Drop Yarn, Not Bombs: A Look Inside the Peaceful World of Yarn Bombing

on Wednesday, November 12, 2014 3:37:00 PM

When you think of street art, you probably don’t imagine colorful, cozy yarn and knitting needles. But the yarn bombing movement has created a new brand of street art with a simple message: enjoy the beauty and joy around you. Let’s take a look at this wonderful new form of “graffiti.”

Yarn Bombing: Moving the Needle on Street Art and Knitting

The ladies and gentlemen of the “yarn bombing” movement can be found all over the world. Once thought the domain of grandmas in their rocking chairs or knitting circles during war time, knitting and crocheting has gained popularity in recent years among the younger people, particularly women, of society all over the globe. Websites and blogs abound with info and free patterns for engaging with needles and yarn. And a few brave souls have taken their talents to the gritty urban streets. Londoners may have cozies on their teapots, but New Yorkers have had cozies on their parking meters! 

All The World’s a Stage

Yarn bombing began in the early days of the 21st century as a new form of unoffensive graffiti. It was viewed as creative, humorous, and anything but old-fashioned. Colorful cozies began appearing in cityscapes across North America and Europe. Soon, statues were seen wearing scarves, mittens, and hats. Trees were turned into blue squids with big eyes. Playgrounds became fuzzy, rainbow-striped feasts for the eyes, as well as for the kids. London, Copenhagen, Madrid, Montreal, New York, and beyond, the world’s largest cities have become the backdrops and props for knitting bombers.

Responsible Street Art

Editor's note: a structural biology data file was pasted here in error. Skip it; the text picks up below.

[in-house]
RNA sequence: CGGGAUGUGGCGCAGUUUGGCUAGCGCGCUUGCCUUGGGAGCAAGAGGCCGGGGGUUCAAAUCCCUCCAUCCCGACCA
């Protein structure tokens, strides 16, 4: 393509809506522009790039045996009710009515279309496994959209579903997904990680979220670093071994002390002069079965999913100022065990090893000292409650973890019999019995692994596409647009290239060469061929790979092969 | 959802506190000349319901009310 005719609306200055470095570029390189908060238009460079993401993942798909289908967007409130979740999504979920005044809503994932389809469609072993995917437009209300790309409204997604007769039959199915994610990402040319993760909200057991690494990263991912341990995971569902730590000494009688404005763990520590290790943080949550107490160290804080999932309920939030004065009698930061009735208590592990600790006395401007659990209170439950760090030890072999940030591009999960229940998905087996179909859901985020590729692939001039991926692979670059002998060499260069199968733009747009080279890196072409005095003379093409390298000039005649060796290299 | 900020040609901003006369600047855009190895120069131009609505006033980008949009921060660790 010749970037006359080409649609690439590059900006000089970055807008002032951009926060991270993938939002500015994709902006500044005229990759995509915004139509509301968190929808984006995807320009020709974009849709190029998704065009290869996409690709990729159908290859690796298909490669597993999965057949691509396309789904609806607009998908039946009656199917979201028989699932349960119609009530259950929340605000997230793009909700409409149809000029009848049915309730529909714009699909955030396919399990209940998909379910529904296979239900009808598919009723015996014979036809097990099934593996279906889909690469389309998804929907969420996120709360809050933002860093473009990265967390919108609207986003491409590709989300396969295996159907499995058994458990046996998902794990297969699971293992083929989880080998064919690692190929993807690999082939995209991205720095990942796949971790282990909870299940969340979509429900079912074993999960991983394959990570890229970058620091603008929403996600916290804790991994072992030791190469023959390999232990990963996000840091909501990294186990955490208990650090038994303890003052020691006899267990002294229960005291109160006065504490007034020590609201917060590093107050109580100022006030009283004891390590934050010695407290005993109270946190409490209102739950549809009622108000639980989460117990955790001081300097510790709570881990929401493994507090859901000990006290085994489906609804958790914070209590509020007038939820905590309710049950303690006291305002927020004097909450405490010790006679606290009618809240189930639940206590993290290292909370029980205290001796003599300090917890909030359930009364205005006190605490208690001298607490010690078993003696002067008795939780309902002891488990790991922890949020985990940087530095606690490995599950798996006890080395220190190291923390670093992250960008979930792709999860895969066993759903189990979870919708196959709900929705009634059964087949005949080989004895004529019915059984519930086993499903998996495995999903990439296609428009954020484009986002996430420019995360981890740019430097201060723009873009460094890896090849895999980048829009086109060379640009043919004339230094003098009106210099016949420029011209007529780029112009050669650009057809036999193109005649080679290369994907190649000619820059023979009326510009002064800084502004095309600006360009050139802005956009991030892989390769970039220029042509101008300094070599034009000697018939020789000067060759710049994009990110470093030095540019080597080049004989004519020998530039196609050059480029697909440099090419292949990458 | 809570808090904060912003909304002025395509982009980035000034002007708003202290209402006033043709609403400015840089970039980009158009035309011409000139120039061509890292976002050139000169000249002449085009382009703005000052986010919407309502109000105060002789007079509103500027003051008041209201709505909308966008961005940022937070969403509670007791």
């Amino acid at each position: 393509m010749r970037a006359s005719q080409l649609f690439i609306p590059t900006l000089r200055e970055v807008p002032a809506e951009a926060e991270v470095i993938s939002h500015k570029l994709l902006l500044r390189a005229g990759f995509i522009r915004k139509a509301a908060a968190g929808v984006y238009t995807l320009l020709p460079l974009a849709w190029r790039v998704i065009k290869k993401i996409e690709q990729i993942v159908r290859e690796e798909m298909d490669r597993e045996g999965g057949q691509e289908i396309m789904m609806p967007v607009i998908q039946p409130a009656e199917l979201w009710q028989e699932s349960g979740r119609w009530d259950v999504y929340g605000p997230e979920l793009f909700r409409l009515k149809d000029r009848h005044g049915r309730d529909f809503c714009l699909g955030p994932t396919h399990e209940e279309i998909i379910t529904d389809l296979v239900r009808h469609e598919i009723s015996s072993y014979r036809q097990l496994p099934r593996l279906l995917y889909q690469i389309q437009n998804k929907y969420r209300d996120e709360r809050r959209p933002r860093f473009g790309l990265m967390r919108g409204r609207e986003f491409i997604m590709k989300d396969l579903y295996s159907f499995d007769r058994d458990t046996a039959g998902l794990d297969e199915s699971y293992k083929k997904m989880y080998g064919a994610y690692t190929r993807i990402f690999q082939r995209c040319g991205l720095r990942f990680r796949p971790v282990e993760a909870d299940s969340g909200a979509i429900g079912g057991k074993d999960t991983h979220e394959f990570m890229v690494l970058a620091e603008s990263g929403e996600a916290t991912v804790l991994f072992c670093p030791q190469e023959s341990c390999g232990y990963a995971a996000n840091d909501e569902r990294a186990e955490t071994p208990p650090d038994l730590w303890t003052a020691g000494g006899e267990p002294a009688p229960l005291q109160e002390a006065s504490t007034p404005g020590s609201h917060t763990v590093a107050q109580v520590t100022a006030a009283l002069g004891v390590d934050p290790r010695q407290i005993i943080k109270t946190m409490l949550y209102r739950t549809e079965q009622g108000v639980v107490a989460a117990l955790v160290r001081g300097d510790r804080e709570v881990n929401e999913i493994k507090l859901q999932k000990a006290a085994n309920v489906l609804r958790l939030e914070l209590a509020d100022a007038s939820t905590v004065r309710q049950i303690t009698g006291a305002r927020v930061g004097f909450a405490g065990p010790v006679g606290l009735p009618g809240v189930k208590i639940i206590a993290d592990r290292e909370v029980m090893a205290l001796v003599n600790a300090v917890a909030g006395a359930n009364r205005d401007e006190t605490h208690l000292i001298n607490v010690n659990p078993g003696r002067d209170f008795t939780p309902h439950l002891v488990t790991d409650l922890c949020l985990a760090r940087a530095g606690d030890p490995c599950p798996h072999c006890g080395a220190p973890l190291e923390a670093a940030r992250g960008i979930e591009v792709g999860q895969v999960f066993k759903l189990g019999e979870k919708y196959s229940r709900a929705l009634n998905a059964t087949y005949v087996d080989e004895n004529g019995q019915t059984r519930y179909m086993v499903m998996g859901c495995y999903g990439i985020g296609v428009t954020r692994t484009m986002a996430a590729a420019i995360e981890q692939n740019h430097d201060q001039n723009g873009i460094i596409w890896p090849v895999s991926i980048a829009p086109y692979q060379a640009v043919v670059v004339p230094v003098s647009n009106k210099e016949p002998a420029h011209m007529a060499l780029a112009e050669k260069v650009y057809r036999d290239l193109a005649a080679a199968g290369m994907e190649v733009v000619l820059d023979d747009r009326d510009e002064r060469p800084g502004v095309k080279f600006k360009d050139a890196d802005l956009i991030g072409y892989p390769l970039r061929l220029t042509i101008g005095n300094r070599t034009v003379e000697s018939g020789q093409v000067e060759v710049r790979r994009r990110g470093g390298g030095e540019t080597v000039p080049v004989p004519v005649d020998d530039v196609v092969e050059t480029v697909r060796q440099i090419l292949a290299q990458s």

But what makes yarn bombing so different? For one thing, most knitting bombers take responsibility when displaying the craft in their city. An important facet of yarn-bombing etiquette is to return to your project and remove it once it becomes tattered, dirty, or otherwise unappealing. Their work is considered by most, including many city leaders, as art installations.

Urban knitting may have come about as a way for knitting and crochet devotees to use up their leftover small bits of yarn in a creative, public, humorous way, but it can also provide an outlet for conveying an important message or commentary on social issues. Sometimes yarn bombing is meant to do nothing more than bring a smile to a stranger’s day.

So, the next time you head downtown, take a look around you. Don’t be surprised if you see a parking stanchion keeping warm with a multicolored cap, or a light fixture wearing a crocheted tassel. Don’t panic or shake your head in wonder. Impress your friends and explain to them that, congratulations, your city has been the victim of colorful, feel-good yarn bombing. You might even want to pick up some yarn and needles to see what you can bring a softer side to in your own community!

See some fun examples of yarn bombing here.

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